The Arduino Microcontroller: Part Two

Part 2: Blinky Light!

Okay, now we're going to make this Arduino thing do something. Naturally, the first thing one is supposed to do with a microcontroller is make an LED blink (cause just making it turn on isn't that fun).

For part 2 you'll need the following;

For our first excursion into blinky lights, fire up the Arduino IDE. It should look something like this:

Arduino IDE

Got that? Good. Make sure the correct board and serial port are selected in the Tools menu. Hit File->New to create a new, blank sketch. Then type or copy/paste the following into the large text area.


// blink onboard LED
int ledPin = 13;
void setup()
{
pinMode(ledPin, OUTPUT);
}
void loop()
{
digitalWrite(ledPin, HIGH);
delay(1000);
digitalWrite(ledPin, LOW);
delay(1000);
}


In this sketch we set the variable "ledPin" to reference I/O pin number 13. The "setup()" routine is required in Arduino programming, and is used for various initialization procedures. In this case we set "ledPin" (pin 13) to be an Output pin (provide signal, not read it). The "loop()" is where things happen in Arduino, and will be run every cycle of the microcontroller, in a loop (hence it's name). Here we set ledPin to HIGH (turn it on), wait a second (delay(microseconds)), set ledPin LOW (turn it off), and wait another second. Then the cycle starts over again, until power is lost.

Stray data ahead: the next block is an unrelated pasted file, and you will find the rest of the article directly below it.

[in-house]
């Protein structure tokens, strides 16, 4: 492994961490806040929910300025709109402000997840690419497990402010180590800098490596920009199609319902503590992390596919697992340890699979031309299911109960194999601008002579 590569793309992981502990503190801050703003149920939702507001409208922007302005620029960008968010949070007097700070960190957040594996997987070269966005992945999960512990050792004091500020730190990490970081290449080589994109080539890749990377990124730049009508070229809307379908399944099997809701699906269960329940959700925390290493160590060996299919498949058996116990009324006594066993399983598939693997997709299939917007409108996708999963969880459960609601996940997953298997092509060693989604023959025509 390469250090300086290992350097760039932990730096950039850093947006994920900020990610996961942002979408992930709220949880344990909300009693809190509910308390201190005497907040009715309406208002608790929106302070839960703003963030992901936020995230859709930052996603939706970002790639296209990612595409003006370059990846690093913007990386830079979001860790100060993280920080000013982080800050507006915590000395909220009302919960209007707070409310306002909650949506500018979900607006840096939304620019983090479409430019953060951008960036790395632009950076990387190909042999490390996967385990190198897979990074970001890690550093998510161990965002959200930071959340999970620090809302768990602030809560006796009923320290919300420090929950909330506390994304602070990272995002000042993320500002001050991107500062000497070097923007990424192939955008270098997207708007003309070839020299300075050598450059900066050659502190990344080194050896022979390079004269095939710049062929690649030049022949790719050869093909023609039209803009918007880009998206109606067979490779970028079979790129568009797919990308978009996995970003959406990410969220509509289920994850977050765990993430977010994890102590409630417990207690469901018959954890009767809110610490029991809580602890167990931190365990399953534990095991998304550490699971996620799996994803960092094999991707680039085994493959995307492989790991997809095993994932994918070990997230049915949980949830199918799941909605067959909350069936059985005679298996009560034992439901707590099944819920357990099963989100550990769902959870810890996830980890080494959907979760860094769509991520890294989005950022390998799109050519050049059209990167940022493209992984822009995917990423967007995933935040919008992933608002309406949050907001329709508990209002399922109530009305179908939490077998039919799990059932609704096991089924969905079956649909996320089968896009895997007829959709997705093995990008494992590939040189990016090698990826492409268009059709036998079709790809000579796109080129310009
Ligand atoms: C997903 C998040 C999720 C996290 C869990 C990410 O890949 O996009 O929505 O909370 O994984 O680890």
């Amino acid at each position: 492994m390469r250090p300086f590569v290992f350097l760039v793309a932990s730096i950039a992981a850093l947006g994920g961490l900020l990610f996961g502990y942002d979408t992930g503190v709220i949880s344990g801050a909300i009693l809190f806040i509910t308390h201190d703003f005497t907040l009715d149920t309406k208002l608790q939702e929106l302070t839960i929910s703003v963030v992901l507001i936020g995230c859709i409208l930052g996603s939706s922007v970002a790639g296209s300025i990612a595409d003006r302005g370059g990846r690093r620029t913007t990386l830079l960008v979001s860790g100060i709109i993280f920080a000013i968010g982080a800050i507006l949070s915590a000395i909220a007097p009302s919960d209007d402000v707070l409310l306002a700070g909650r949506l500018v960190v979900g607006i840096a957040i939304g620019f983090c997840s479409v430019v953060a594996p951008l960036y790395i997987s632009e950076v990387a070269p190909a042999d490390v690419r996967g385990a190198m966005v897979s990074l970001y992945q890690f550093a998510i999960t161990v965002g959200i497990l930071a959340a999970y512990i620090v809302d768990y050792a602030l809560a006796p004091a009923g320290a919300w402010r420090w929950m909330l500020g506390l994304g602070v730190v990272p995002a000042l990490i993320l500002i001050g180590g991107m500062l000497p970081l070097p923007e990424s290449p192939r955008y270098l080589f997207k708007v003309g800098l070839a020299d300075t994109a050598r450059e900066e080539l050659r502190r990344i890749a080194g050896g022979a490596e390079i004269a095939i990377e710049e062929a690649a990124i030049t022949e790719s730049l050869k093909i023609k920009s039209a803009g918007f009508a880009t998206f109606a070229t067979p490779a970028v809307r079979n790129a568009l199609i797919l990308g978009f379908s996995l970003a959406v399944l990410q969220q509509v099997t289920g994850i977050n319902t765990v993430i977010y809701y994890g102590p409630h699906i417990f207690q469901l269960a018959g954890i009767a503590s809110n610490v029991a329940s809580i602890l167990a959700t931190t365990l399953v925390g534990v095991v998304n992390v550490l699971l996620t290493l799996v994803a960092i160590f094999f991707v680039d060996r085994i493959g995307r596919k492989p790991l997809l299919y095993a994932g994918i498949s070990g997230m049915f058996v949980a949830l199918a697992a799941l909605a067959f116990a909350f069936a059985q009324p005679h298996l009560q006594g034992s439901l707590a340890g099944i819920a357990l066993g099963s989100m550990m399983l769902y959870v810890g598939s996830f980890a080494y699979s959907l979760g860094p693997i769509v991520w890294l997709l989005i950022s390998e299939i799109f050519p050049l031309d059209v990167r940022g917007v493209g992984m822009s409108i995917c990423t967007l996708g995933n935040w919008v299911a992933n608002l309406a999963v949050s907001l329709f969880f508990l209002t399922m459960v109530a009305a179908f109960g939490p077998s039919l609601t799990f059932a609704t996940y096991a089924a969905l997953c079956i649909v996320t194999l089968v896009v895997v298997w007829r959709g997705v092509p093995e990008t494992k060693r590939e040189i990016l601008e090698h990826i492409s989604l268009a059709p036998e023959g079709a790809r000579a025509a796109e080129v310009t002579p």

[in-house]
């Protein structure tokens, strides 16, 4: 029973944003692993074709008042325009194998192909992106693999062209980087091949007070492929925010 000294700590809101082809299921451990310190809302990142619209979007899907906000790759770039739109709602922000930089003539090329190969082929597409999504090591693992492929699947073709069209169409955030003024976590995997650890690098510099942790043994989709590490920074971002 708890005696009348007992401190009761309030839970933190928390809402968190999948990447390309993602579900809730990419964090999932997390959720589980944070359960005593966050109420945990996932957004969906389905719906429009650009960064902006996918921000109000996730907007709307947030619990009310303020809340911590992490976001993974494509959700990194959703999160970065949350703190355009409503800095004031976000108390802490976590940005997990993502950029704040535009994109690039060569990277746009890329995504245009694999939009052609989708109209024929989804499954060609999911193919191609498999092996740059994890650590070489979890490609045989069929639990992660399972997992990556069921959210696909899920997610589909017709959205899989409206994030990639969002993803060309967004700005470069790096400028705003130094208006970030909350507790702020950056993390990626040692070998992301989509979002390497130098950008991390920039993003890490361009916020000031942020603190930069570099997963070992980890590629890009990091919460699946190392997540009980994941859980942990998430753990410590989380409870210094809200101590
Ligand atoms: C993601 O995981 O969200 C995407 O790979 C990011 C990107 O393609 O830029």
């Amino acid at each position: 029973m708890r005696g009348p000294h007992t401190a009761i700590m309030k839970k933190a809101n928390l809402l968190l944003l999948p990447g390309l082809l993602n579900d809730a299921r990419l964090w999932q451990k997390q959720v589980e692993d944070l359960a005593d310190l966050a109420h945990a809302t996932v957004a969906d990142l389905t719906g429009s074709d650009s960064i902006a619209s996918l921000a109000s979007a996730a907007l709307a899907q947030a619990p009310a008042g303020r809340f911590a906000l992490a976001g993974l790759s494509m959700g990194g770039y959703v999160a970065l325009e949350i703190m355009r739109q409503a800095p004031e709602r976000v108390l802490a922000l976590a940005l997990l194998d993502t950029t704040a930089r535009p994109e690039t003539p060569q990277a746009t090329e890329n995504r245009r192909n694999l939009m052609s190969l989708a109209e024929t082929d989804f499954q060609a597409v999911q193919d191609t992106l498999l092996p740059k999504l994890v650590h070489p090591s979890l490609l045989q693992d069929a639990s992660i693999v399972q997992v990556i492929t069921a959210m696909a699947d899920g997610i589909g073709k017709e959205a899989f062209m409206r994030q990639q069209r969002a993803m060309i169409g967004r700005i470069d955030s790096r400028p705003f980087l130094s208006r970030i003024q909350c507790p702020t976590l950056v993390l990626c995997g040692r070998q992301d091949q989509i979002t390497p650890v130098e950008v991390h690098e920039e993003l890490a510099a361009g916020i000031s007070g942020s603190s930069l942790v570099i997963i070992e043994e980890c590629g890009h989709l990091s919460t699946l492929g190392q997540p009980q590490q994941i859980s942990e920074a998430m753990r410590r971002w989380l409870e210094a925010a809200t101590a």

Now click "Sketch->Verify/Compile", or click the compile button in the IDE.

IDE Compile button

After it has finished compiling, click "File->Upload to I/O Board", or hit the Upload button in the IDE.

IDE Upload button

Once the TX/RX lights on your Arduino quit flashing your sketch is finished uploading. Wait a second or two, and... BAM! One of the surface mount LEDs is flashing on and off, every second.

Wow. A blinking light. Thanks a lot Rudolph.

That was so entertaining I'm not even going to supply a video. So where does that leave us? Part Three: More Blinky Lights!